26 October 2005

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Business Today

Take a hike: government’s energy hole

Government’s new measures are based on increases in the price of fuel and gas oil between January and September 2005, which increased from Lm59.92 per metric ton to Lm117.62 for fuel oil, and Lm133.32 to Lm215.87 for gas oil.
It introduced a 17 per cent surcharge rate which had been calculated on the premise that oil prices for Enemalta would have stayed around the prices registered back in November 2004.
International prices did however increase exponentially.
The result of the higher prices was that, whilst the 17 per cent surcharge recouped some Lm7.7 million, it left a gaping hole of Lm6.8 million. With greater increases in September, partly due to the impact of Hurricane Katrina, government says the October 2005 increase is expected to be around Lm2.5 million.
The sum is in addition to the Lm8.4 million Enemalta had already absorbed when the surcharge was introduced last year, which will once again be taken on by the energy company for the next year.
Enemalta will now be taking out a loan of Lm9.3 million to finance the budget shortfalls, whilst it will also finance the sum of Lm8.4 million from its cash flow as it did last year.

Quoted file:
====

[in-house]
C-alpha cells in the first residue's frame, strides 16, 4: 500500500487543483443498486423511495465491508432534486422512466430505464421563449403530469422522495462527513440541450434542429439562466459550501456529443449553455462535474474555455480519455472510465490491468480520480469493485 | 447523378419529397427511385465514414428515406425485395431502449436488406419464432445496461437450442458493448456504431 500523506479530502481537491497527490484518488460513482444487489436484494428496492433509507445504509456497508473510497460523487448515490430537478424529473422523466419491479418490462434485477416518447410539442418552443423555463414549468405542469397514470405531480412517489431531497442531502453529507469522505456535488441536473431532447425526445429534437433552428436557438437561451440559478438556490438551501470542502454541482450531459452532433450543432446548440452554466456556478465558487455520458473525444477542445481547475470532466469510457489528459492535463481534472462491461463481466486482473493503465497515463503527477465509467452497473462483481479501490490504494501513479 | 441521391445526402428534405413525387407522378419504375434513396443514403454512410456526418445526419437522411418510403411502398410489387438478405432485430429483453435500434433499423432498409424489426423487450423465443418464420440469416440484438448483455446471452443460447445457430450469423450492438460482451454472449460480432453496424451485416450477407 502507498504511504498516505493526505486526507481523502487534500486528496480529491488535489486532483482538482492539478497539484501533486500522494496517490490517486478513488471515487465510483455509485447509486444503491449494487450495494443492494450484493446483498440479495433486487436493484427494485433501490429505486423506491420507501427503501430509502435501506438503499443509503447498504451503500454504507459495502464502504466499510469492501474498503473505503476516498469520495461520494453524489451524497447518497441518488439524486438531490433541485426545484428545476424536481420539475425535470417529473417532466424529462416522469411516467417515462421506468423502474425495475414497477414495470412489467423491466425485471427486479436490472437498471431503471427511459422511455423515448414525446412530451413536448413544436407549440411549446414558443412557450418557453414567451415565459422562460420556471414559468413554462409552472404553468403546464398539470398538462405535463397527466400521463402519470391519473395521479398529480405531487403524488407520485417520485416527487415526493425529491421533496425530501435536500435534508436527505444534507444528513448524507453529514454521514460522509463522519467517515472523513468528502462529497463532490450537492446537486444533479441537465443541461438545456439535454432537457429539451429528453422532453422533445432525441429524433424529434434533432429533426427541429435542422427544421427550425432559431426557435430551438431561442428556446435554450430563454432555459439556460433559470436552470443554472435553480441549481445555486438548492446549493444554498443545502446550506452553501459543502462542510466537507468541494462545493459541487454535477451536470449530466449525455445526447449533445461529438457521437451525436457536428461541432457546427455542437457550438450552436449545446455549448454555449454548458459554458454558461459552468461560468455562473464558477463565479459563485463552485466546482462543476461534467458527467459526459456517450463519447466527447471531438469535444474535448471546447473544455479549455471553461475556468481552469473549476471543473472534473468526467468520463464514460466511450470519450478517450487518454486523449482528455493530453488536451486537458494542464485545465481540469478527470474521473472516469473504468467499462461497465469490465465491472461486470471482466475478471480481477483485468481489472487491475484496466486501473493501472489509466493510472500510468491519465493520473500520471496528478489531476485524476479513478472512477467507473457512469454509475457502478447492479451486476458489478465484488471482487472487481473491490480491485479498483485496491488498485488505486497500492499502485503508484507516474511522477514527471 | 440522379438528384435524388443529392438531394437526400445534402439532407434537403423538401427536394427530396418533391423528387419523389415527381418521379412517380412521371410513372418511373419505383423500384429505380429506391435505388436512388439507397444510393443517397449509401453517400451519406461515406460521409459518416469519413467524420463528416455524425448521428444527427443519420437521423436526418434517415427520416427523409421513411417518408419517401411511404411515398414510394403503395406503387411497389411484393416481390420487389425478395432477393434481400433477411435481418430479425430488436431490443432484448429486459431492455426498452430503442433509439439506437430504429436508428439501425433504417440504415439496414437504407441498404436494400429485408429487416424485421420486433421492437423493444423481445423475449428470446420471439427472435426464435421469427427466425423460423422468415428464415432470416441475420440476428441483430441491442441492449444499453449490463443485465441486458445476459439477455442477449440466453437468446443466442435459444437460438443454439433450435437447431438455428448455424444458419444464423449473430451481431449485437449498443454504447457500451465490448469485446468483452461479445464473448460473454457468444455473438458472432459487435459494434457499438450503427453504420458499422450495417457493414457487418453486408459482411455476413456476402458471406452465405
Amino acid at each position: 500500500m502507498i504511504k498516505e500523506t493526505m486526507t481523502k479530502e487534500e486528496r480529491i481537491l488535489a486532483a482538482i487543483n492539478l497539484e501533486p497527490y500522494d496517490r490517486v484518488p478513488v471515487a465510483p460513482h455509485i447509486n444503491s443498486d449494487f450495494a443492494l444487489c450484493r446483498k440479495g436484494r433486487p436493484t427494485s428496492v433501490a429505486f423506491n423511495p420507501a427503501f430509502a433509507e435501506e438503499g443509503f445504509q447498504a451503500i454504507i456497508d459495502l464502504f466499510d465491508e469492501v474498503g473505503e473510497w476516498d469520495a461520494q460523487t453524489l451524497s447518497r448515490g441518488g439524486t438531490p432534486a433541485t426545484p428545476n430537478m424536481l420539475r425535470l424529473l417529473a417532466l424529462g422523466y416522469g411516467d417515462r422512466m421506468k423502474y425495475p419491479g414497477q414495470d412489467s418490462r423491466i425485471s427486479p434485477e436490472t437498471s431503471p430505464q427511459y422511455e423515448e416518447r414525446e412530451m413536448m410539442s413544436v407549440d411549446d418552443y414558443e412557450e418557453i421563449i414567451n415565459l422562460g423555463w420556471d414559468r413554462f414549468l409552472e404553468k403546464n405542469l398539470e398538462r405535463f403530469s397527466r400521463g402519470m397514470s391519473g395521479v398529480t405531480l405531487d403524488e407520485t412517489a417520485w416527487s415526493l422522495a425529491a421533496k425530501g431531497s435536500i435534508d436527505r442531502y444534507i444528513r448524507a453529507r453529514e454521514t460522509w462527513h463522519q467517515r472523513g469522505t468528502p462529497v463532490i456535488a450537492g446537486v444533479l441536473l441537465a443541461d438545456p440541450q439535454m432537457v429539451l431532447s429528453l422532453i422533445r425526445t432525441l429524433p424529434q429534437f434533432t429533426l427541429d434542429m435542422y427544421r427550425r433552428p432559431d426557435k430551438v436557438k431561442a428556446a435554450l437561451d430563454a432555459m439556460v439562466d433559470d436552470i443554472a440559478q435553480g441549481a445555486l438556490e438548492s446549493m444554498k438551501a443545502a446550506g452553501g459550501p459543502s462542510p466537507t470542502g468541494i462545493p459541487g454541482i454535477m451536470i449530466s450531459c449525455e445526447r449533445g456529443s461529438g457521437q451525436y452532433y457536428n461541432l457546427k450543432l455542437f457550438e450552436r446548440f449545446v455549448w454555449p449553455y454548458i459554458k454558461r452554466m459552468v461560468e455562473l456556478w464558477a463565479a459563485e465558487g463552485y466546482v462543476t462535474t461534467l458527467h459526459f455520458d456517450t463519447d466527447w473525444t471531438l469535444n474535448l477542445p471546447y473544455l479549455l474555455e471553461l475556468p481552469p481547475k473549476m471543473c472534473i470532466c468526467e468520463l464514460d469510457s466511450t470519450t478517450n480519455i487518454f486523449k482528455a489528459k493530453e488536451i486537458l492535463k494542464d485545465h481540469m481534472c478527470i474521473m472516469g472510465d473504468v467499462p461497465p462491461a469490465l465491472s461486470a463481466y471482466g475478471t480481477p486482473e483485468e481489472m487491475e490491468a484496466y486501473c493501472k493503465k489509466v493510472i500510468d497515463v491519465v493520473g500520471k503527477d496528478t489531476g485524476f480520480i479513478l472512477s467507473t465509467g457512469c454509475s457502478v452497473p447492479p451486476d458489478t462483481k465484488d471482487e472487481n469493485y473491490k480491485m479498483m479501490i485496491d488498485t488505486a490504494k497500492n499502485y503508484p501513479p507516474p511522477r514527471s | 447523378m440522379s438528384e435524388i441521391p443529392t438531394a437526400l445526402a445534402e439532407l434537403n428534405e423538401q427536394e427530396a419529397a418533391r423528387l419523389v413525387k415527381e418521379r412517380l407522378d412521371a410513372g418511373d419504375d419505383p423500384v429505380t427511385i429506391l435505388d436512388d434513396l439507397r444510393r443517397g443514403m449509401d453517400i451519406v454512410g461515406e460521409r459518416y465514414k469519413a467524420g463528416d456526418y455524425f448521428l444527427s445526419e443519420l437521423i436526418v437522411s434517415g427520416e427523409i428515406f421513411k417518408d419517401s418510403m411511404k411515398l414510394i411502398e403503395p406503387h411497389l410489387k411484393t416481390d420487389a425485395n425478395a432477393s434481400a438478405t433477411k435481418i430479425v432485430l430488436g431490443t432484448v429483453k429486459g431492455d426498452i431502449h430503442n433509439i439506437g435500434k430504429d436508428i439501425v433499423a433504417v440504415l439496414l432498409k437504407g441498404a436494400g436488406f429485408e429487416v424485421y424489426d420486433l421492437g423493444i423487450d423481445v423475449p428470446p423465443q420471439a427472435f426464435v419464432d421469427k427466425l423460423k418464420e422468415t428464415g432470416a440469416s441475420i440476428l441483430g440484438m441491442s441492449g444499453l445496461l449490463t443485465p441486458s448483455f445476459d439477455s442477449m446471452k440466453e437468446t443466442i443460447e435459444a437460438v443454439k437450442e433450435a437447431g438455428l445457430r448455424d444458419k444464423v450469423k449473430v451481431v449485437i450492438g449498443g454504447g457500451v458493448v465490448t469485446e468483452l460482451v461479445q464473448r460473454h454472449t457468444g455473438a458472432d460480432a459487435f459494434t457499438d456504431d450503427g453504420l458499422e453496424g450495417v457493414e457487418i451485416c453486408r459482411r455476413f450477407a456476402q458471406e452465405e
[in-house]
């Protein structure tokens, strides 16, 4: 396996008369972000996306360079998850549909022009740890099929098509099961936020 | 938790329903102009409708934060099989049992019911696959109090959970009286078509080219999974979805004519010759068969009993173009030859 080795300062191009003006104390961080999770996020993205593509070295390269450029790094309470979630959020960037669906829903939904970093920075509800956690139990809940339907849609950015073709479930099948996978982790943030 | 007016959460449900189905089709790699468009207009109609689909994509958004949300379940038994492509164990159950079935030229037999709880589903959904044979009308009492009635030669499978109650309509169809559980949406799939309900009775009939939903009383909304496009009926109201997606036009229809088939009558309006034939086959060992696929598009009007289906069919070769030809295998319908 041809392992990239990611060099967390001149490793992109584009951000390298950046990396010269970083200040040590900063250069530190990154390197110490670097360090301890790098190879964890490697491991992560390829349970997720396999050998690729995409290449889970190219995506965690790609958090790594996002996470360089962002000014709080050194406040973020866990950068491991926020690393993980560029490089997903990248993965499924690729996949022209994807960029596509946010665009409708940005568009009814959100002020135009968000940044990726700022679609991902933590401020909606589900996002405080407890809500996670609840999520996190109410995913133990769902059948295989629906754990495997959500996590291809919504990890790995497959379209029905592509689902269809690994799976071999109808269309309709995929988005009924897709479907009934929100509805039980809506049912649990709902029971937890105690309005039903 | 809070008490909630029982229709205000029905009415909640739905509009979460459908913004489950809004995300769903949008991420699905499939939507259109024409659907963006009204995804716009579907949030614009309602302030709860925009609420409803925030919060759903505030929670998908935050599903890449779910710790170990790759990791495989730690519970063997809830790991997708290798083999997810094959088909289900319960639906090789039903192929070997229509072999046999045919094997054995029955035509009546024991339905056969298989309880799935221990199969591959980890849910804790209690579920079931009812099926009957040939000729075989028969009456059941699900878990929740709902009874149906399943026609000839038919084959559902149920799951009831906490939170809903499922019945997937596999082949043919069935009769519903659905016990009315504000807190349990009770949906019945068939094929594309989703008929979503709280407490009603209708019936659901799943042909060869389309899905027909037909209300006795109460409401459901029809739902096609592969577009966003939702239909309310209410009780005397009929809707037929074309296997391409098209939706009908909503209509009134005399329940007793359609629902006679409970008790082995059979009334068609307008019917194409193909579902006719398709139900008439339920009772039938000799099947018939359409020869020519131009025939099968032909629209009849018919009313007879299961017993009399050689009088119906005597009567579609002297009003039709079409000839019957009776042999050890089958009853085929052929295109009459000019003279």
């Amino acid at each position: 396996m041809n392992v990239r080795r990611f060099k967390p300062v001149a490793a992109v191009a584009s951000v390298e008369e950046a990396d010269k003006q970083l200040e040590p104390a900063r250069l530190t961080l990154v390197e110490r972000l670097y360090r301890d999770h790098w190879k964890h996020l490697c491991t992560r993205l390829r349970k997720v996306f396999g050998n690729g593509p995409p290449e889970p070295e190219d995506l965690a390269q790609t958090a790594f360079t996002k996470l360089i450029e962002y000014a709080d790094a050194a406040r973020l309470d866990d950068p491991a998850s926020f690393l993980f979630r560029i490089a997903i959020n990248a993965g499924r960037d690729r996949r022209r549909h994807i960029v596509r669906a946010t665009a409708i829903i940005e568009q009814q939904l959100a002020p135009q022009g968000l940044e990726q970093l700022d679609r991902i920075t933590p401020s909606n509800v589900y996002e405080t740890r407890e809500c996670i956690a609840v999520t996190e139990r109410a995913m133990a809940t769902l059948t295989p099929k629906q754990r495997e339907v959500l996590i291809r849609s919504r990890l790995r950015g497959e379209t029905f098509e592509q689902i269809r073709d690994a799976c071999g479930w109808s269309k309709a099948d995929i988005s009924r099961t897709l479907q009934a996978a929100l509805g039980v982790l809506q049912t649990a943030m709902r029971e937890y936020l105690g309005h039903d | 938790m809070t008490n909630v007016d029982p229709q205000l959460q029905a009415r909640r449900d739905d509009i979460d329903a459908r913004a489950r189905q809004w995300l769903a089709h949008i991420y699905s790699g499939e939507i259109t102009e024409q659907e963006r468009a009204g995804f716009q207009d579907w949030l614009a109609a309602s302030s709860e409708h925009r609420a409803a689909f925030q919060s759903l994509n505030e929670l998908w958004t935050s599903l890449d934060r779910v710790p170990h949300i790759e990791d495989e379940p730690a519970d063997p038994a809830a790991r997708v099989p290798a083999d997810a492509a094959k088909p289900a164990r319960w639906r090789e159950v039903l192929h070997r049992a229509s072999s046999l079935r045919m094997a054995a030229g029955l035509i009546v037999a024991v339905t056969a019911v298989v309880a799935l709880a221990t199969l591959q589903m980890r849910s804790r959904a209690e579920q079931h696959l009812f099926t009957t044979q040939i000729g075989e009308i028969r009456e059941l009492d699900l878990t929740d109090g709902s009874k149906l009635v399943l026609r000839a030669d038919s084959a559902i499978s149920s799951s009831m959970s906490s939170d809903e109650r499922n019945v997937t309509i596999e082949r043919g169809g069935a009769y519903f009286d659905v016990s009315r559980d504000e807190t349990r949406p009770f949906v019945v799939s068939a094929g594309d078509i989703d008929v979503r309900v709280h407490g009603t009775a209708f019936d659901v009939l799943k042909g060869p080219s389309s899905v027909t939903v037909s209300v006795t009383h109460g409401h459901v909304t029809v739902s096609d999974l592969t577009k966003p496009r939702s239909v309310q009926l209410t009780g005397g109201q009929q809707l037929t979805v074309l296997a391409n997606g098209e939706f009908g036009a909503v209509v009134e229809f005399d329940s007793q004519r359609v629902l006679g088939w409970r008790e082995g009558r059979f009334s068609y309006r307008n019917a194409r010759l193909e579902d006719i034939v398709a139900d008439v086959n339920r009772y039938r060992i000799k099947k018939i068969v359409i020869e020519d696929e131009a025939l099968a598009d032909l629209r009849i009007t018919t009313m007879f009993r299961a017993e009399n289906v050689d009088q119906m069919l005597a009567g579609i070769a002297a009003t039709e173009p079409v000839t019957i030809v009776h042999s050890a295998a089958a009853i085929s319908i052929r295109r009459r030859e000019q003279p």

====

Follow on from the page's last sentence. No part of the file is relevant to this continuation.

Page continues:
The revision for the surcharge will be made every two months, the first revision applying from 1 November 2005 to December 2005. A week before the start of each two-month period, Enemalta will publicly announce the surcharge rate for the following two-month period. This will mean the surcharge rate, like motor fuel prices, follow the international market on the price of fuels and may go up or down every two months.
Enemalta will take on added lending of Lm11.3 million, whilst the 55 per cent surcharge will be stepped up over the next two years at 1.21 per cent monthly increments in the surcharge rate. The total financing to be covered by Enemalta will be of Lm20.6 million and Lm8.4 million finance through its cash flow. None of this, Minister Austin Gatt said, would be met through any increase in taxation.
Another measure will see government, as from 1 January 2006, include in the retail price index adjustment the inflationary effect of the increase from 17 per cent to 55 per cent in the surcharge. The cap for industries will be increase to Lm21,000 which sets the maximum increase of the utility prices for industries at Lm16,000.
Enemalta has also decided to cut its profit margin on thin fuel oil from the present Lm15 per metric ton to Lm5 per metric ton.
A new diesel substitute, called gasoil 0.2%, which will retail at the same price of diesel, will carry a refund limited to the manufacturing industry, farmers and hotels of 6.3 cents per litre.
Government yesterday also said the Malta Resources Authority will be preparing a wide-ranging study on the energy generation options available to government.

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